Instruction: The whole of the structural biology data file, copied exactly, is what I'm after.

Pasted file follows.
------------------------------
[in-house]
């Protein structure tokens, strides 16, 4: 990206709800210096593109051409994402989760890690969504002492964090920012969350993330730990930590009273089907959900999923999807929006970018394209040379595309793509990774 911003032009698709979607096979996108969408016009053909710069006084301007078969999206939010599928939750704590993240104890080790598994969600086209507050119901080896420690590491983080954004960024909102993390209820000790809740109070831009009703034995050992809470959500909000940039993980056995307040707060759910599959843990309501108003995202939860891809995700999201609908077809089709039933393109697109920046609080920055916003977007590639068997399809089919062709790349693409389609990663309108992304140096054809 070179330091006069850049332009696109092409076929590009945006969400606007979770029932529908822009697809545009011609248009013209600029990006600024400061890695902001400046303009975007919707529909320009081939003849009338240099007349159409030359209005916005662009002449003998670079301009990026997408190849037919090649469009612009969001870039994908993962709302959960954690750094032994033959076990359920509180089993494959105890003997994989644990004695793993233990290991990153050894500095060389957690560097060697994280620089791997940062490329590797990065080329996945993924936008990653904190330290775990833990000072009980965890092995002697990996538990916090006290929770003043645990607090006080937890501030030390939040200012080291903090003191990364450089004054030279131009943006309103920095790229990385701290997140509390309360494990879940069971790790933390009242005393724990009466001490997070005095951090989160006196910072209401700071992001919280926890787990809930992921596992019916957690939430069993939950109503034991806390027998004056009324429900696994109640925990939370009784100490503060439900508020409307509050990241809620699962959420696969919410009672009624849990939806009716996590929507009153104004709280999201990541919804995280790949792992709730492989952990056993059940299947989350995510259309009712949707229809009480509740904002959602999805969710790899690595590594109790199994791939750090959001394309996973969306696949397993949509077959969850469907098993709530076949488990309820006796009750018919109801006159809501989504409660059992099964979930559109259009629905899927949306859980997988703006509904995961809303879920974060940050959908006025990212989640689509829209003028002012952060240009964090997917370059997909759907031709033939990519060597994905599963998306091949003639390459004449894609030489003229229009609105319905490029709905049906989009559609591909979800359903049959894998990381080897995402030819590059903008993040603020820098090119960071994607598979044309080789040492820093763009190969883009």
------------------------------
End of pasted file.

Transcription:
[in-house]
């Protein structure tokens, strides 16, 4: 990206709800210096593109051409994402989760890690969504002492964090920012969350993330730990930590009273089907959900999923999807929006970018394209040379595309793509990774 911003032009698709979607096979996108969408016009053909710069006084301007078969999206939010599928939750704590993240104890080790598994969600086209507050119901080896420690590491983080954004960024909102993390209820000790809740109070831009009703034995050992809470959500909000940039993980056995307040707060759910599959843990309501108003995202939860891809995700999201609908077809089709039933393109697109920046609080920055916003977007590639068997399809089919062709790349693409389609990663309108992304140096054809 070179330091006069850049332009696109092409076929590009945006969400606007979770029932529908822009697809545009011609248009013209600029990006600024400061890695902001400046303009975007919707529909320009081939003849009338240099007349159409030359209005916005662009002449003998670079301009990026997408190849037919090649469009612009969001870039994908993962709302959960954690750094032994033959076990359920509180089993494959105890003997994989644990004695793993233990290991990153050894500095060389957690560097060697994280620089791997940062490329590797990065080329996945993924936008990653904190330290775990833990000072009980965890092995002697990996538990916090006290929770003043645990607090006080937890501030030390939040200012080291903090003191990364450089004054030279131009943006309103920095790229990385701290997140509390309360494990879940069971790790933390009242005393724990009466001490997070005095951090989160006196910072209401700071992001919280926890787990809930992921596992019916957690939430069993939950109503034991806390027998004056009324429900696994109640925990939370009784100490503060439900508020409307509050990241809620699962959420696969919410009672009624849990939806009716996590929507009153104004709280999201990541919804995280790949792992709730492989952990056993059940299947989350995510259309009712949707229809009480509740904002959602999805969710790899690595590594109790199994791939750090959001394309996973969306696949397993949509077959969850469907098993709530076949488990309820006796009750018919109801006159809501989504409660059992099964979930559109259009629905899927949306859980997988703006509904995961809303879920974060940050959908006025990212989640689509829209003028002012952060240009964090997917370059997909759907031709033939990519060597994905599963998306091949003639390459004449894609030489003229229009609105319905490029709905049906989009559609591909979800359903049959894998990381080897995402030819590059903008993040603020820098090119960071994607598979044309080789040492820093763009190969883009």